A special message from President Milton Glick :
April 20, 2007
I've spent the past eight months engaged in conversation; many people have been generous with their time and ideas. As we move forward, I would like to outline some ideas for our future.
It is my belief that the university would be better served by moving from a traditional strategic planning process to addressing a small set of issues that will set a direction to improve our institution. It is my hope that we can then empower colleges, departments, faculty and staff to each, in their own way, achieve these goals.
Metrics are critical because they further define these priority issues and because we cannot measure our progress without baseline numbers. In the past six weeks, I have shared an initial set of peers and metrics with the President's Council, the Academic Leadership Council, the chairs and directors and the Staff Employees Council.
In these discussions, I invited feedback and the opportunity for ongoing input. I ask for your ideas on ways to best facilitate this continuing conversation. I also ask you to embrace these measures as the first of many steps toward our collective future.
Many of the possible metrics focus on undergraduate student success as this is an imperative. However, I want to also talk about our need to enhance our research and creative activity and to grow our graduate programs.
Although we are small compared to our competition, it is important that we find ways to be competitive on the national stage. To do this, we will have to address space and infrastructure needs.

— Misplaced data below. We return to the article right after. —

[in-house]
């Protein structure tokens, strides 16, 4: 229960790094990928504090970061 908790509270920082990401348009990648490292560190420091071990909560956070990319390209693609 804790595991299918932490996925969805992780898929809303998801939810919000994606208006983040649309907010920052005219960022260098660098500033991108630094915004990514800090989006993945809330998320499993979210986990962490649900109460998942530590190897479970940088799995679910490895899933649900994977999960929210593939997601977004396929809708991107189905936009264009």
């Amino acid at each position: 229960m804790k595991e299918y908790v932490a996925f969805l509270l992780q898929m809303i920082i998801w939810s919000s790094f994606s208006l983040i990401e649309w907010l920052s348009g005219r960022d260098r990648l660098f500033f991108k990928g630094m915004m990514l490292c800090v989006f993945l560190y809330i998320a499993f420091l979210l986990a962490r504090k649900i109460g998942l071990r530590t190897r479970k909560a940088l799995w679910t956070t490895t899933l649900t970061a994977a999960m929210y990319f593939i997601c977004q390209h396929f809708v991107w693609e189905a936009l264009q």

I have also talked with many of you about the need to build a vibrant campus culture: a culture that makes our campus a community forum for inquiry, discourse, and discussion; a campus that transforms from 8-to-5 to 24/7.
With the opening of the Joe Crowley Student Union this fall and the Mathewson-IGT Knowledge Center next year, we have the opportunity to cultivate a new campus atmosphere that better engages our students and integrates the University more into the surrounding community.
Also part of this new culture is a continued effort toward bringing the world's greatest minds to campus. In the past year we have hosted one of the country's finest journalists in Frank Deford, one of its most thought-provoking environmental leaders in Robert F. Kennedy Jr., and world leaders such as Pakistan's Benazir Bhutto.
Such events must increase in numbers and participation. For our students, the campus needs to become a place where they say, "This is where our life is; we just go home to sleep."